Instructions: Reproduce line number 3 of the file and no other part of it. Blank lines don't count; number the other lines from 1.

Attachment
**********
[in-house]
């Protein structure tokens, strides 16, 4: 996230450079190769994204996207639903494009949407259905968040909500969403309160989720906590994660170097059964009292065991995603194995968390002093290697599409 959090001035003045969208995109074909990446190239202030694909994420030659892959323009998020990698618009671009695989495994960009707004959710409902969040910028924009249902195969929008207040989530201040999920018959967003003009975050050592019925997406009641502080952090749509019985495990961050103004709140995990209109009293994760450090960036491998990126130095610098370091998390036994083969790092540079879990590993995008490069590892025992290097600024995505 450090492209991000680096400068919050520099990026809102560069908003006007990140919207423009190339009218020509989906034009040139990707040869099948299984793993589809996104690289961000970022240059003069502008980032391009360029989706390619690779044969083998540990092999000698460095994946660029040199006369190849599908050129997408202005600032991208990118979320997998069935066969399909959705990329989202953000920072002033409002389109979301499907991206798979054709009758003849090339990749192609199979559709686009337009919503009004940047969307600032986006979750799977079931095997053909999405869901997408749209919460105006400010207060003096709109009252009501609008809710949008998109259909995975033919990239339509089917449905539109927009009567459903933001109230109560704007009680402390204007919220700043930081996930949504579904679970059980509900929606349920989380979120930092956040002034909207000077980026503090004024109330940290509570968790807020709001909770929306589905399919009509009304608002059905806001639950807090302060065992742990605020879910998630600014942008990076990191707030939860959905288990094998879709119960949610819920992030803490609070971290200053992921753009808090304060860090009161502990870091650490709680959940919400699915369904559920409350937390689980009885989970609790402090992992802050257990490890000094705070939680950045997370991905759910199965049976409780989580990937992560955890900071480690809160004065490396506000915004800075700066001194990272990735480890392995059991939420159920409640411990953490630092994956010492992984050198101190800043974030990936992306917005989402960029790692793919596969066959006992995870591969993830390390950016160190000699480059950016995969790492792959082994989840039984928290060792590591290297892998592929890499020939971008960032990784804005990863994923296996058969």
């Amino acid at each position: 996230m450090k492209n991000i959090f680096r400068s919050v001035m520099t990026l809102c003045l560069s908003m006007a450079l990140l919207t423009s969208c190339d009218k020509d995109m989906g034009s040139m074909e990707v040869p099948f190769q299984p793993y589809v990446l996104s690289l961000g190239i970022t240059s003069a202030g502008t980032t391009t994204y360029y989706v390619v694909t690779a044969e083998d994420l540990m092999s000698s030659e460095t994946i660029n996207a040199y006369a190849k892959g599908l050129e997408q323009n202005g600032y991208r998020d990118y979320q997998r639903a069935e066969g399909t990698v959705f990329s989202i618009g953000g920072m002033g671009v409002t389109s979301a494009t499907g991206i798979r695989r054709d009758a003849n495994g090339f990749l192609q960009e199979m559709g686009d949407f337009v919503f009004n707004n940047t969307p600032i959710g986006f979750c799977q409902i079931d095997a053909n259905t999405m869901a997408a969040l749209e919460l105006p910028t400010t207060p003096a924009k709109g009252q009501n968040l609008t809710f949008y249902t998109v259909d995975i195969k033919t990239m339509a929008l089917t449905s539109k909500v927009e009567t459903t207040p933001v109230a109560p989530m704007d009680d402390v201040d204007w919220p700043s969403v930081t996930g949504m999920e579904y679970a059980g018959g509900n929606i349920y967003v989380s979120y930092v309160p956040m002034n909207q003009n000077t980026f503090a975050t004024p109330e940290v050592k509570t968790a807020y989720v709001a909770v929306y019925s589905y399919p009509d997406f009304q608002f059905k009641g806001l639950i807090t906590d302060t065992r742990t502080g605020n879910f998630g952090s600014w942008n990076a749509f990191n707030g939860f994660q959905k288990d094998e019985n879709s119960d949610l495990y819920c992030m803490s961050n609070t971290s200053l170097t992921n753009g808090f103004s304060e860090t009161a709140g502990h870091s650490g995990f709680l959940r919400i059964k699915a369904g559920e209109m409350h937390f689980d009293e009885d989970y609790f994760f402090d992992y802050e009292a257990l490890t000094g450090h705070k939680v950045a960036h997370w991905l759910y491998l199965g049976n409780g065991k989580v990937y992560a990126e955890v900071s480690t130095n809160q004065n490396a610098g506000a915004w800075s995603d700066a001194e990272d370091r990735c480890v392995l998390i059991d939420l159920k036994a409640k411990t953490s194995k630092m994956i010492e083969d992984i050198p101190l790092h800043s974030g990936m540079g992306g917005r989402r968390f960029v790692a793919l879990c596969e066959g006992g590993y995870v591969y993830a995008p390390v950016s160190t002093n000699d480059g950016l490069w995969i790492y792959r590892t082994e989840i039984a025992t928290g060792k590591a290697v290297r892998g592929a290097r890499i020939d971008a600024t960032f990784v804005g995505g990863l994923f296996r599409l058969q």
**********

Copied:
């Amino acid at each position: 996230m450090k492209n991000i959090f680096r400068s919050v001035m520099t990026l809102c003045l560069s908003m006007a450079l990140l919207t423009s969208c190339d009218k020509d995109m989906g034009s040139m074909e990707v040869p099948f190769q299984p793993y589809v990446l996104s690289l961000g190239i970022t240059s003069a202030g502008t980032t391009t994204y360029y989706v390619v694909t690779a044969e083998d994420l540990m092999s000698s030659e460095t994946i660029n996207a040199y006369a190849k892959g599908l050129e997408q323009n202005g600032y991208r998020d990118y979320q997998r639903a069935e066969g399909t990698v959705f990329s989202i618009g953000g920072m002033g671009v409002t389109s979301a494009t499907g991206i798979r695989r054709d009758a003849n495994g090339f990749l192609q960009e199979m559709g686009d949407f337009v919503f009004n707004n940047t969307p600032i959710g986006f979750c799977q409902i079931d095997a053909n259905t999405m869901a997408a969040l749209e919460l105006p910028t400010t207060p003096a924009k709109g009252q009501n968040l609008t809710f949008y249902t998109v259909d995975i195969k033919t990239m339509a929008l089917t449905s539109k909500v927009e009567t459903t207040p933001v109230a109560p989530m704007d009680d402390v201040d204007w919220p700043s969403v930081t996930g949504m999920e579904y679970a059980g018959g509900n929606i349920y967003v989380s979120y930092v309160p956040m002034n909207q003009n000077t980026f503090a975050t004024p109330e940290v050592k509570t968790a807020y989720v709001a909770v929306y019925s589905y399919p009509d997406f009304q608002f059905k009641g806001l639950i807090t906590d302060t065992r742990t502080g605020n879910f998630g952090s600014w942008n990076a749509f990191n707030g939860f994660q959905k288990d094998e019985n879709s119960d949610l495990y819920c992030m803490s961050n609070t971290s200053l170097t992921n753009g808090f103004s304060e860090t009161a709140g502990h870091s650490g995990f709680l959940r919400i059964k699915a369904g559920e209109m409350h937390f689980d009293e009885d989970y609790f994760f402090d992992y802050e009292a257990l490890t000094g450090h705070k939680v950045a960036h997370w991905l759910y491998l199965g049976n409780g065991k989580v990937y992560a990126e955890v900071s480690t130095n809160q004065n490396a610098g506000a915004w800075s995603d700066a001194e990272d370091r990735c480890v392995l998390i059991d939420l159920k036994a409640k411990t953490s194995k630092m994956i010492e083969d992984i050198p101190l790092h800043s974030g990936m540079g992306g917005r989402r968390f960029v790692a793919l879990c596969e066959g006992g590993y995870v591969y993830a995008p390390v950016s160190t002093n000699d480059g950016l490069w995969i790492y792959r590892t082994e989840i039984a025992t928290g060792k590591a290697v290297r892998g592929a290097r890499i020939d971008a600024t960032f990784v804005g995505g990863l994923f296996r599409l058969q």